France’s warship volte-face raises legal questions

David MonniauxHere is my latest piece published on the IBA Global Insight newsfeed:

As Western sanctions against Russia stepped up a further gear last week, a contractual dispute brewing between France and Russia threatens to have legal and economic ramifications.

It all started back in 2011 when Russia commissioned France to build two Mistral navy assault ships (bâtiment de projection et de commandement, or BPCs) for a cost of €1.2 billion. However, in recent months France’s participation in the venture has been brought under increasing scrutiny amid growing tensions over Russia’s continued involvement in the unrest in eastern Ukraine.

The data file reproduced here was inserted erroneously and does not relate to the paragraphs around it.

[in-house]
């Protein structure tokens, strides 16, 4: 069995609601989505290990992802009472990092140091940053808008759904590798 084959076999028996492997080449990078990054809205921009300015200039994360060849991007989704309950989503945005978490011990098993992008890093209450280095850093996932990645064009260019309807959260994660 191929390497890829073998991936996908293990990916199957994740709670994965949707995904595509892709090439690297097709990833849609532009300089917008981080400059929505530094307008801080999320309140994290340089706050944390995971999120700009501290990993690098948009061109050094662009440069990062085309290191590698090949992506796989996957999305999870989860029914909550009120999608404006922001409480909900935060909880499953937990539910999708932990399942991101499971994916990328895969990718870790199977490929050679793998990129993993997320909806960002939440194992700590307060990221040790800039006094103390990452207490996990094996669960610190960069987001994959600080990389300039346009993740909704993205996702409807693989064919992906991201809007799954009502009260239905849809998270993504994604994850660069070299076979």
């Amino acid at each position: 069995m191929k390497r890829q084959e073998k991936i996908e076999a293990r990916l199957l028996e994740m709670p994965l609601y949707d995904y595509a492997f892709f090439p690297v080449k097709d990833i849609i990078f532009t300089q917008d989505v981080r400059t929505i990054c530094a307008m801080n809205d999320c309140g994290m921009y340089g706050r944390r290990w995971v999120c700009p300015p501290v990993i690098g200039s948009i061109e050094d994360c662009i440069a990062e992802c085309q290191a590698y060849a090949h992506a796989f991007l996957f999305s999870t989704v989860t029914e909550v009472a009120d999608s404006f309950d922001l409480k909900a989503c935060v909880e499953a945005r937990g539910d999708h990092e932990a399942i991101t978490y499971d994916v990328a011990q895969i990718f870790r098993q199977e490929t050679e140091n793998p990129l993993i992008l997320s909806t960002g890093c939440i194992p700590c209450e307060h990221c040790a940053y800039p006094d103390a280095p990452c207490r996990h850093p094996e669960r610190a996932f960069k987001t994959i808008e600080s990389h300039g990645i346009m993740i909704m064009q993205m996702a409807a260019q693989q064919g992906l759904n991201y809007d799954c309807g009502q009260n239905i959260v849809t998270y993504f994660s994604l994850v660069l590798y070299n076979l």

The French government initially resisted pressure to halt the delivery, saying it would respect the existing contract.

Despite this unwillingness to budge, the mood suddenly changed on the eve of the NATO summit in Wales on 3 September, when France announced it would suspend delivery of the two ships due to concerns over the ongoing unrest, saying in a statement:

‘The recent actions of Russia in the east of Ukraine violate basic security in Europe. The President…has found that, despite the prospect of a ceasefire, which has yet to be confirmed and implemented, the conditions for France to authorise the delivery of the first BPCs are not in place.’

Published on 19-09-14. Read on here

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